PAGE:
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VINTAGRAPH • WPA • WWII • FLY CANADIAN PACIFIC, c. 1950s

The Hold: 1906

The Hold: 1906

Circa 1906. "Cargo hold, looking forward, S.S. J.H. Sheadle." 8x10 inch dry plate glass negative, Detroit Publishing Company. View full size.

 

One rm, no vu

Glad you called about that one-room apartment down by the lake. Yes, still available, and although you can't actually see the lake from it, it has some great things going for it, which I am sure you will love, such as really fabulous storage space.

Batten the hatches, and the cargo.

The long boards are called "battens." In a bulk-cargo ship, for transporting large amounts of iron ore, grain, or other cargo that doesn't come in packages, the boards are lowered and clamped together to form zones smaller than the whole hold, in cases where the hold isn't full. This can be done for several reasons: the cargo might shift when the ship rolls and pitches, or it might need to be concentrated in a particular area to keep the ship balanced level.

In a general cargo ship, battens are used to secure portions of the cargo so it doesn't shift into other parts, or (as with bulk) to keep it from moving around when the ship moves. Less-than-load and general cargo truckers use the same system if the objects being restrained are too heavy for straps and tiedowns to work.

Battens may be separately stowed timbers or, as here, suspended from the overhead of the hold so they can be placed when needed. Overhead suspension is most common in bulk-cargo ships, because the fixed position makes it easy to define particular zones where general cargo might require more random placement of the battens.

Battens may also be used in extreme weather, when the hatches leading to the hold might be pushed out of position by wind, wave, or water breaking over the deck. In that case they would be placed over the hatch(es) and "belayed" (tied down) to fittings on the deck. Thus the phrase "batten down the hatches" meaning preparation for extraordinary conditions.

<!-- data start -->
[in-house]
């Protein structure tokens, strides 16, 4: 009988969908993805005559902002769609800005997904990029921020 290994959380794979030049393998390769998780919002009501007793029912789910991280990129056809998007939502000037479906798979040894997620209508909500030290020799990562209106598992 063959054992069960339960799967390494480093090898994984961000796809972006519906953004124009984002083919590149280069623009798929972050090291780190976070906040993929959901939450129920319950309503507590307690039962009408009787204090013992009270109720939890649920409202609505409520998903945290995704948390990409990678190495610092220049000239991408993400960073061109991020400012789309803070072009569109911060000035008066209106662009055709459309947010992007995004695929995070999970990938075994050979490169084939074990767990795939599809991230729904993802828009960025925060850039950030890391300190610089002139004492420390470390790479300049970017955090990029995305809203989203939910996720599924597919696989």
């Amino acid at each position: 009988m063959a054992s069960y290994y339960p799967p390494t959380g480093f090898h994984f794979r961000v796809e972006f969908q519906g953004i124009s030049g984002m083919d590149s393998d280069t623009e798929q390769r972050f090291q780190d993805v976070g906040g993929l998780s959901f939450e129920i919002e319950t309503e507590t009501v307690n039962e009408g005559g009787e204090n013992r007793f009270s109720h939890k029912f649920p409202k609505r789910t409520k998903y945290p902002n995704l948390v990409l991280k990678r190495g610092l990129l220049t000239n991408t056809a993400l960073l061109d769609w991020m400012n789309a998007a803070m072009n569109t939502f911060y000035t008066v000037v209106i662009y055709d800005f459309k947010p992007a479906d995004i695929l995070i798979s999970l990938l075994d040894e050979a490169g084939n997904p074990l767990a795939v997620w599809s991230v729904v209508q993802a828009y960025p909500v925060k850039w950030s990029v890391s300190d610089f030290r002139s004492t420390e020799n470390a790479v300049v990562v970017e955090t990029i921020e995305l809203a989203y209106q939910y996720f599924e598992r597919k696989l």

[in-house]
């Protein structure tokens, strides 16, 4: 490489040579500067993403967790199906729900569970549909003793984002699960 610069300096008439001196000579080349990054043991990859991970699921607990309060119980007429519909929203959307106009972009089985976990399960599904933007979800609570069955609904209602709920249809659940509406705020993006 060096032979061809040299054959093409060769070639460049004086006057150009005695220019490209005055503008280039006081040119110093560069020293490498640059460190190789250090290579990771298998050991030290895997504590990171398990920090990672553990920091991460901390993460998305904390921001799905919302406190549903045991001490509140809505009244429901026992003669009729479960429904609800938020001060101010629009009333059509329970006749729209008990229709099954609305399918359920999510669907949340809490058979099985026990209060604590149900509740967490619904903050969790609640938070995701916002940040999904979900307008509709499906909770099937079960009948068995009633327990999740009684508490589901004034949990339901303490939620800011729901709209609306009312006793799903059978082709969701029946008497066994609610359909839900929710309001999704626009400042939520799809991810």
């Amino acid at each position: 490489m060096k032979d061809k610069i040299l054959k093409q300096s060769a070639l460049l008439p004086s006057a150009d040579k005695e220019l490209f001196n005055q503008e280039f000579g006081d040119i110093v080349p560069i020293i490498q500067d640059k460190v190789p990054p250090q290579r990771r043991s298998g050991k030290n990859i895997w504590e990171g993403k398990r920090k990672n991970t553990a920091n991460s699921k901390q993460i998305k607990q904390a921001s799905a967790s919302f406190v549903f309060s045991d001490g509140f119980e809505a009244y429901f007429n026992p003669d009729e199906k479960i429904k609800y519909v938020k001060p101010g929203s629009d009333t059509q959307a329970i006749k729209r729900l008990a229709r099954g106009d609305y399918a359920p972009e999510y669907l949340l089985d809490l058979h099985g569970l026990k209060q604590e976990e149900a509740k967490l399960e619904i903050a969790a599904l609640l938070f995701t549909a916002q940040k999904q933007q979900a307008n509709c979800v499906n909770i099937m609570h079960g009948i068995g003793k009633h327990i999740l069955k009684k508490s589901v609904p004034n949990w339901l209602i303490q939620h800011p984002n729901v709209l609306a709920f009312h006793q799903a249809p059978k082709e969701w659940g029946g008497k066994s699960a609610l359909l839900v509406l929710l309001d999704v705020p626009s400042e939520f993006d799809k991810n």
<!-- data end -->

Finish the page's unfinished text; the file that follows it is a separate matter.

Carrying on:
Regards,
Ric

Mystery boards

A fascinating view of the vast interior storage area of a steam ship. I'm surprised both by how large it is as well the the sturdy, watertight construction.

Any riggers or stevedores who might be able to explain the function of those long boards hanging at the top of the hold? Were these used as partitions in the hold or perhaps as platforms for loading/unloading?

Bigger than a bread box.

Glad this pic had some ghost people up on top right side and left so you could get a size perspective of this place.

Coulda Been

From the Journal of Daily Fabrications; May 16, 1906:

A photographer and his enormous camera were discovered today buried under 25,000 tons of iron ore in the hold of the lake bulker SS JH Sheadle following her maiden voyage. The photographer miraculously survived the unexpected loading by huddling underneath his sturdy oak tripod and camera hood. Said victim Roland Shutters, 33, of the Detroit Publishing Company, "I think I got some good shots!" Shutters then collapsed in a humorous manner.

Just last week

I went to a Goth bar mitzvah held in a place that looked a lot like this.

 
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